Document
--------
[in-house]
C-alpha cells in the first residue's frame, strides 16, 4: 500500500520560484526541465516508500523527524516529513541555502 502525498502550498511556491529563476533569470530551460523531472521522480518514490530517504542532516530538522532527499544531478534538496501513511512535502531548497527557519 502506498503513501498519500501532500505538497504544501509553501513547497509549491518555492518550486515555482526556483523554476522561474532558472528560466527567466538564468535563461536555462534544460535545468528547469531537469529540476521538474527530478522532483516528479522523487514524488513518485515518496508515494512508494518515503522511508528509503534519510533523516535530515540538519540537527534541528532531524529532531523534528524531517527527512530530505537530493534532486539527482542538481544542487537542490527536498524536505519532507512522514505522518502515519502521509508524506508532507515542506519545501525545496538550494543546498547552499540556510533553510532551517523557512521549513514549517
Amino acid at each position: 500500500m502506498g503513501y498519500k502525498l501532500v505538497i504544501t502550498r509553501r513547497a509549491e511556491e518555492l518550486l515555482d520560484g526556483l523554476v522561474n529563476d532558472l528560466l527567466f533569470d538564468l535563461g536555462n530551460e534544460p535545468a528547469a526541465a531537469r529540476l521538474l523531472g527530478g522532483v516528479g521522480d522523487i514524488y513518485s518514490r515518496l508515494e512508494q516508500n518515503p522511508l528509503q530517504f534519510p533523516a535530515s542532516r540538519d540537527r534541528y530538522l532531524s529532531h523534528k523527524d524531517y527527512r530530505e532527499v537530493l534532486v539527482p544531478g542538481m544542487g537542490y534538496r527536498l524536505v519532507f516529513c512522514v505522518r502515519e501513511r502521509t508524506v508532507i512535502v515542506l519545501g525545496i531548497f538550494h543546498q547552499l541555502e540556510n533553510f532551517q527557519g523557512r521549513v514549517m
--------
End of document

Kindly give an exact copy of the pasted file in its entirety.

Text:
[in-house]
C-alpha cells in the first residue's frame, strides 16, 4: 500500500520560484526541465516508500523527524516529513541555502 502525498502550498511556491529563476533569470530551460523531472521522480518514490530517504542532516530538522532527499544531478534538496501513511512535502531548497527557519 502506498503513501498519500501532500505538497504544501509553501513547497509549491518555492518550486515555482526556483523554476522561474532558472528560466527567466538564468535563461536555462534544460535545468528547469531537469529540476521538474527530478522532483516528479522523487514524488513518485515518496508515494512508494518515503522511508528509503534519510533523516535530515540538519540537527534541528532531524529532531523534528524531517527527512530530505537530493534532486539527482542538481544542487537542490527536498524536505519532507512522514505522518502515519502521509508524506508532507515542506519545501525545496538550494543546498547552499540556510533553510532551517523557512521549513514549517
Amino acid at each position: 500500500m502506498g503513501y498519500k502525498l501532500v505538497i504544501t502550498r509553501r513547497a509549491e511556491e518555492l518550486l515555482d520560484g526556483l523554476v522561474n529563476d532558472l528560466l527567466f533569470d538564468l535563461g536555462n530551460e534544460p535545468a528547469a526541465a531537469r529540476l521538474l523531472g527530478g522532483v516528479g521522480d522523487i514524488y513518485s518514490r515518496l508515494e512508494q516508500n518515503p522511508l528509503q530517504f534519510p533523516a535530515s542532516r540538519d540537527r534541528y530538522l532531524s529532531h523534528k523527524d524531517y527527512r530530505e532527499v537530493l534532486v539527482p544531478g542538481m544542487g537542490y534538496r527536498l524536505v519532507f516529513c512522514v505522518r502515519e501513511r502521509t508524506v508532507i512535502v515542506l519545501g525545496i531548497f538550494h543546498q547552499l541555502e540556510n533553510f532551517q527557519g523557512r521549513v514549517m